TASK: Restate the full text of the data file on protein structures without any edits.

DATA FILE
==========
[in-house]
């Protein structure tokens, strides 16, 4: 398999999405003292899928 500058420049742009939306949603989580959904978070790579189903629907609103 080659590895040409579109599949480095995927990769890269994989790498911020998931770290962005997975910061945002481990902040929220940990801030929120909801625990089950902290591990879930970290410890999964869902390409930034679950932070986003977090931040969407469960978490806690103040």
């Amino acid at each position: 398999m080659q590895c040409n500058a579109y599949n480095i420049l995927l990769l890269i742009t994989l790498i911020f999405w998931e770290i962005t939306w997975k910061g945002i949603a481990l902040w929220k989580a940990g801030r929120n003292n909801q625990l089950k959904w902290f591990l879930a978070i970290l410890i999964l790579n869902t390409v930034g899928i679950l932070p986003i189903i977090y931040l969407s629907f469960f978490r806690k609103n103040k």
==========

[in-house]
């Protein structure tokens, strides 16, 4: 398999999405003292899928 500058420049742009939306949603989580959904978070790579189903629907609103 080659590895040409579109599949480095995927990769890269994989790498911020998931770290962005997975910061945002481990902040929220940990801030929120909801625990089950902290591990879930970290410890999964869902390409930034679950932070986003977090931040969407469960978490806690103040």
């Amino acid at each position: 398999m080659q590895c040409n500058a579109y599949n480095i420049l995927l990769l890269i742009t994989l790498i911020f999405w998931e770290i962005t939306w997975k910061g945002i949603a481990l902040w929220k989580a940990g801030r929120n003292n909801q625990l089950k959904w902290f591990l879930a978070i970290l410890i999964l790579n869902t390409v930034g899928i679950l932070p986003i189903i977090y931040l969407s629907f469960f978490r806690k609103n103040k």